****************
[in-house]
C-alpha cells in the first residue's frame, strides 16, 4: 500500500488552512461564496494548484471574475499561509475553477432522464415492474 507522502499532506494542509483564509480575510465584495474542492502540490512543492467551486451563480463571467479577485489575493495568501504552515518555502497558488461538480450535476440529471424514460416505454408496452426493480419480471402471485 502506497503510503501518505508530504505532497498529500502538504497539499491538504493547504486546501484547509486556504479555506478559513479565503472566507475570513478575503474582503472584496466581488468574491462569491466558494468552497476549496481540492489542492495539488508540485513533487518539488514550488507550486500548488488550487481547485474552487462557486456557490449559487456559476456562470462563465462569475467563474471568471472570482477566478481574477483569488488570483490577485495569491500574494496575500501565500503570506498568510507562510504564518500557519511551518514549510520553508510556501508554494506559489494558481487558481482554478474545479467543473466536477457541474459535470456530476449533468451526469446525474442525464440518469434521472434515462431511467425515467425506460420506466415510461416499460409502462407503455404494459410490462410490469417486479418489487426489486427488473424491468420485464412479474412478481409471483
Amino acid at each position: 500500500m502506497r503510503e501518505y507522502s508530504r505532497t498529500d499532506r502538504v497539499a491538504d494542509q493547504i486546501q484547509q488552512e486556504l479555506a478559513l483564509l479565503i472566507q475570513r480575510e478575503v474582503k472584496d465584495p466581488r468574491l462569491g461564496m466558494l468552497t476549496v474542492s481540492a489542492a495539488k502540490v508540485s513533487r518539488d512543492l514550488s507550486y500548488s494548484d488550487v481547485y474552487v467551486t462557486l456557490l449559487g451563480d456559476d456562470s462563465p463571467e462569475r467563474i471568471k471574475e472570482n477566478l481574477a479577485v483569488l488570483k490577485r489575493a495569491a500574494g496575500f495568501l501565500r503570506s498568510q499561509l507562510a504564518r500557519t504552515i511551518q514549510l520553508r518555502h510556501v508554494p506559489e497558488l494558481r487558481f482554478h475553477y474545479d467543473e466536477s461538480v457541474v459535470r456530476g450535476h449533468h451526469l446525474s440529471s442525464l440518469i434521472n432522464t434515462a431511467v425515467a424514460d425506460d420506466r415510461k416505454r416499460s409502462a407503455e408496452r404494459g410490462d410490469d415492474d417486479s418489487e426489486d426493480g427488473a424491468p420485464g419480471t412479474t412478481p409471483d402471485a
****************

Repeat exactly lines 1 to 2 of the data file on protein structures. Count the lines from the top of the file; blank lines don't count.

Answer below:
[in-house]
C-alpha cells in the first residue's frame, strides 16, 4: 500500500488552512461564496494548484471574475499561509475553477432522464415492474 507522502499532506494542509483564509480575510465584495474542492502540490512543492467551486451563480463571467479577485489575493495568501504552515518555502497558488461538480450535476440529471424514460416505454408496452426493480419480471402471485 502506497503510503501518505508530504505532497498529500502538504497539499491538504493547504486546501484547509486556504479555506478559513479565503472566507475570513478575503474582503472584496466581488468574491462569491466558494468552497476549496481540492489542492495539488508540485513533487518539488514550488507550486500548488488550487481547485474552487462557486456557490449559487456559476456562470462563465462569475467563474471568471472570482477566478481574477483569488488570483490577485495569491500574494496575500501565500503570506498568510507562510504564518500557519511551518514549510520553508510556501508554494506559489494558481487558481482554478474545479467543473466536477457541474459535470456530476449533468451526469446525474442525464440518469434521472434515462431511467425515467425506460420506466415510461416499460409502462407503455404494459410490462410490469417486479418489487426489486427488473424491468420485464412479474412478481409471483